Joe: "Plus, you would have to go to New York, and we all know how you hate New York."
Gregg: "Is that where Comedy Central is located? I thought it was in California?"
Me: "New York, California, what does it matter? I plan to never go to those states ever again because I don't support socialism, communism, or terrorism in any shape, form or fashion. I only support states that are pro-America and Americans. I can't wait until Nevada becomes ocean-front property."
Joe: "What if you're going somewhere and you have to drive through a socialist state?"
Me: "I make sure I have plenty of food and water and a full tank of gas, and I drive straight through without stopping. I will avoid spending any money in a socialist state, if I can."
Gregg: "Is that your new motto?"
Me: "That's my new creed." (Laughter) "Walk Hard."
At fifteen years old, living in Georgia, I got my drivers license. Not a permit. An actual license! And then, a few weeks later, we moved back to Ohio.
Prior to that, we were in Ohio for six months and prior to that, we hopscotched around the Tampa, Florida area for a year or so. My mother and stepfather jumped around a lot.
But now, I was back in Ohio and carrying a full blown drivers license that I quickly learned was useless to me. Ohio was not going to honor my Georgia license. Ohio sucks. (No, really, Ohio sucks.) Stupid Ohio.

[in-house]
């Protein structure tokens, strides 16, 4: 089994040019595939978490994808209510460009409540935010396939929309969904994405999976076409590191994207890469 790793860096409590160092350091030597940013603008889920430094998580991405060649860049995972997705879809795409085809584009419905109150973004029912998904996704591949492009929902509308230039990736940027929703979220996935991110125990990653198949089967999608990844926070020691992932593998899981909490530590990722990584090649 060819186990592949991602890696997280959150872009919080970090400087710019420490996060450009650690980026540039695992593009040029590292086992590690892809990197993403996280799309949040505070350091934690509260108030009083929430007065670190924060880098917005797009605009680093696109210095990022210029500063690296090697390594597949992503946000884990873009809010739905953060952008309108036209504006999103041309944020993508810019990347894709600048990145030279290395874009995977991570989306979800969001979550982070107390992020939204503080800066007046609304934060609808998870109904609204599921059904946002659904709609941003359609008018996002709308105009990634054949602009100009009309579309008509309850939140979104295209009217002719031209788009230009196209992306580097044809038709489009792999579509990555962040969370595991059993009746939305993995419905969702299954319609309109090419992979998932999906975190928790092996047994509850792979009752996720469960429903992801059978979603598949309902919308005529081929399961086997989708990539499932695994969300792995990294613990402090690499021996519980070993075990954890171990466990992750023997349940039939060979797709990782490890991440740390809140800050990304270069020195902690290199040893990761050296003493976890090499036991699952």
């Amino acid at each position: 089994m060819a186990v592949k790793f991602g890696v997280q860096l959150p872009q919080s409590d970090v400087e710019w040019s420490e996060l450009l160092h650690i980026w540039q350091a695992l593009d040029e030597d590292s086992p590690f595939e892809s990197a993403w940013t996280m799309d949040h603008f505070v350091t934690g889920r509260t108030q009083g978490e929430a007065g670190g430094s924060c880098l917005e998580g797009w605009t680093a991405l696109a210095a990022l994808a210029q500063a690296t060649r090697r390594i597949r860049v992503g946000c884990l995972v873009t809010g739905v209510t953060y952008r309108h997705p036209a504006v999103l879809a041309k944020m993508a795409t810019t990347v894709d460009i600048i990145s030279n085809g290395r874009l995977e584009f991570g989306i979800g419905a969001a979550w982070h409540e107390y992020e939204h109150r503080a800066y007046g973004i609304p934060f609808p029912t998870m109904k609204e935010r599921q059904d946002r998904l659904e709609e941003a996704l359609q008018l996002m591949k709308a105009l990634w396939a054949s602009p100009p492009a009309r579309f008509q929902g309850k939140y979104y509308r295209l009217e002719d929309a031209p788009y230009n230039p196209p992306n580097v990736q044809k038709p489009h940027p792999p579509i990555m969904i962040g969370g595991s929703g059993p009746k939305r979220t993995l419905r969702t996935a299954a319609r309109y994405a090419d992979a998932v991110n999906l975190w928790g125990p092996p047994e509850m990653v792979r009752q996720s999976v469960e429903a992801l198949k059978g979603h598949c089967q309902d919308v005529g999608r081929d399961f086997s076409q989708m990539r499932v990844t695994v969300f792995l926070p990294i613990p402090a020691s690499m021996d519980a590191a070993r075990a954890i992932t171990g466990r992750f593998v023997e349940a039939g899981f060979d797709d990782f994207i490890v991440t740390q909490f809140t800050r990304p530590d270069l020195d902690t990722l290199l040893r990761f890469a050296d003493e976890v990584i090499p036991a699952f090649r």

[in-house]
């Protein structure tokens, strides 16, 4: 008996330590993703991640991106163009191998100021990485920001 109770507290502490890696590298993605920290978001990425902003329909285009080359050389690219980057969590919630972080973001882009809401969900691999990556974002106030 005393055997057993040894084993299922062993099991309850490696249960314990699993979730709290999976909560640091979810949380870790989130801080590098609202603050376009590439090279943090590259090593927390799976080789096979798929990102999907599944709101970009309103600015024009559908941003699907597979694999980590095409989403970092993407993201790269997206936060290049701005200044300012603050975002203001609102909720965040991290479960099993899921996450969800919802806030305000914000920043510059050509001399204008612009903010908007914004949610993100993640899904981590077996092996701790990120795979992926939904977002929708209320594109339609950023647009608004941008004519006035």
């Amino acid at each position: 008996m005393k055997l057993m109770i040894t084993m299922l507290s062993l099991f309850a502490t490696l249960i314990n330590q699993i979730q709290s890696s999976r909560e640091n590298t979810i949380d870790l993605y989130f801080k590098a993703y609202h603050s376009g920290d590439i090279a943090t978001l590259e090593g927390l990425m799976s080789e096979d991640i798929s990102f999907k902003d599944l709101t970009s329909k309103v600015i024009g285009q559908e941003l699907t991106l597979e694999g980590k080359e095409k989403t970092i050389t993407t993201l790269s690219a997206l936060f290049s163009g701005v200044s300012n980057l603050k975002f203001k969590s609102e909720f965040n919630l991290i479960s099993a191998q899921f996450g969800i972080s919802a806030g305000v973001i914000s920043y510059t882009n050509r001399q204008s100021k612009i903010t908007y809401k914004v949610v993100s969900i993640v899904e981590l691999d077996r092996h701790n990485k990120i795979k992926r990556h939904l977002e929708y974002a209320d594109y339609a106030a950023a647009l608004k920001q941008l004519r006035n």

I turned sixteen just weeks after we moved back to the buckeye state. I was told that I had to take Drivers Ed in high school if I wanted to turn my learners permit into a drivers license, so I did. But before the new school season started, my August 5th birthday was going to be one to remember for the rest of my life.
It was a Saturday when I asked my mother for a little favor. "Drop me off in town so I could go and buy a couple of record albums." This really sucked because I had my own truck. I just couldn't drive it. Yet.
We lived out on Charleston Pike in Chillicothe, Ohio. About five miles back into the woods. Our backyard ended at the railroad tracks.
My mother gave me a ride, and informed me to give her a call if I needed a ride home. I hated the thought but it wasn't her fault. (Stupid Ohio.)
After buying two albums, both being Dr. Hook albums, I began to head towards a payphone to drop my dime when suddenly, I heard the whistle of the train. It said, "Carroll, hello. How are you?"
I took a peek. It had stopped on the tracks. It wasn't moving. It was about 300 yards away across a field. I got myself a good idea. Well, it was good at the time.